2nd blog period

The scores break down as 15 A‘s, 25 Bs, 9 C‘s, 4 D or less, and 15 non-participants. Much to my surprise (this course is a constant surprise), most people did not much improve their mark from the 1st blog period. The slight upward march from last time comes from just a 5% gain across the board. I can only conclude that most students paid little attention to the feedback I gave them personally on Angel last time, or generically on the blog, or to the rubric.  Most disturbing were the minority who simply cut-and-pasted from other websites.  I honestly dunno.  Where does the temptation to do that come from?

There were some outstanding posts, including time, jellyfish, cancer vaccines, life, and bees, all of which had the feature of making surprising points, or synthesizing across several sources and ideas.  There were also some great comments (multivitamins, cancer vaccines, extra-terrestrials), notable because they really extended things in addition to giving a personal reaction.  But my comments on the 1st blog period are as relevant now as they were then.  
My biggest quandary: whether to give the really good bloggers really good marks.  I did in the end, but I guess students being students, those good ones will vanish from the blog, their A’s safely in hand (I take the best mark from the 3 blog periods).  Yet, ever the optimist, I hope they’ll rise to the challenge of going for the extra credit with a post to beat all posts…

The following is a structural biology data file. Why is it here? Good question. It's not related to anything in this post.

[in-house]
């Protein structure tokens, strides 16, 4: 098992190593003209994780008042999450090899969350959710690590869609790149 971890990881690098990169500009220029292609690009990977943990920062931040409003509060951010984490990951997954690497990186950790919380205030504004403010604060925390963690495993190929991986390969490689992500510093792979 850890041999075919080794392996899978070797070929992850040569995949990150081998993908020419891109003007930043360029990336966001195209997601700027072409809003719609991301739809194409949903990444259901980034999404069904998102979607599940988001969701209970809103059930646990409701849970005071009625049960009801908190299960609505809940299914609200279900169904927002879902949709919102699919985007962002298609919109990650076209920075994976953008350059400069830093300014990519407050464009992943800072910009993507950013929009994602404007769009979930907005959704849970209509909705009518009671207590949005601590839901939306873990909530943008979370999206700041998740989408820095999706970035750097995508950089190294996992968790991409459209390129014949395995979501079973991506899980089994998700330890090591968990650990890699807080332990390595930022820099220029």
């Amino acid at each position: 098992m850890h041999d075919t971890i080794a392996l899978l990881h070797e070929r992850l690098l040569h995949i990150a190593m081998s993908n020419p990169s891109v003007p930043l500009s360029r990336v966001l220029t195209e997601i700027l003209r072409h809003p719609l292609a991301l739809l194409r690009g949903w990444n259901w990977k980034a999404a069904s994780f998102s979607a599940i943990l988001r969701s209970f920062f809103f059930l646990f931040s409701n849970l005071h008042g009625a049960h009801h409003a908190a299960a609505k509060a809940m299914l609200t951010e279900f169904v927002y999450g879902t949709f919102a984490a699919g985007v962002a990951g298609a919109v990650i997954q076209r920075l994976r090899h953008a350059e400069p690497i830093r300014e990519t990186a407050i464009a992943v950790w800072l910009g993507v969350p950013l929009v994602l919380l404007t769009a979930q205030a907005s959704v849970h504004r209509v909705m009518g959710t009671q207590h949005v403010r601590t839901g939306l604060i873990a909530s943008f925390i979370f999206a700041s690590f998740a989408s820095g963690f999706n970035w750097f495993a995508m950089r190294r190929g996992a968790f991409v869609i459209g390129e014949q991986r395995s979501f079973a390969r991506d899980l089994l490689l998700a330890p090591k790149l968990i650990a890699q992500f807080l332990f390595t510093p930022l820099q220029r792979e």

2 thoughts on “2nd blog period


    Do you feel as though those students who are blogging at an “A level” are learning or articulating the same core ideas that you would like them to be showcasing on, say an exam?

    I’ve been spending a lot of time lately thinking about whether or not it makes sense to give students the freedom to “prove” (though “showcase” might be a better word) their learning in ways that are the most relevant to them. If you feel like good bloggers are getting at the same core values you want them to express in an exam AND they are providing value to the course – maybe we can think of a way to incentivize it more.

    For example, everyone has to test a little, blog a little etc to push people outside of their comfort zone a bit. But if blogging comes naturally or turns out to be something you really thrive at, maybe you as a student can opt to blog more and test less. I’m not sure how it all breaks down – its just an idea at this point. But reading your concern about good bloggers drifting away, maybe its something we can talk more about.

  2. Human Hair Wigs

    This is an intriguing and comperative post. This is a well written post about the good and bad bloggers in class. I hoe you will be able to find ways to help others improve their perception and attitude when in it comes to online blogging.


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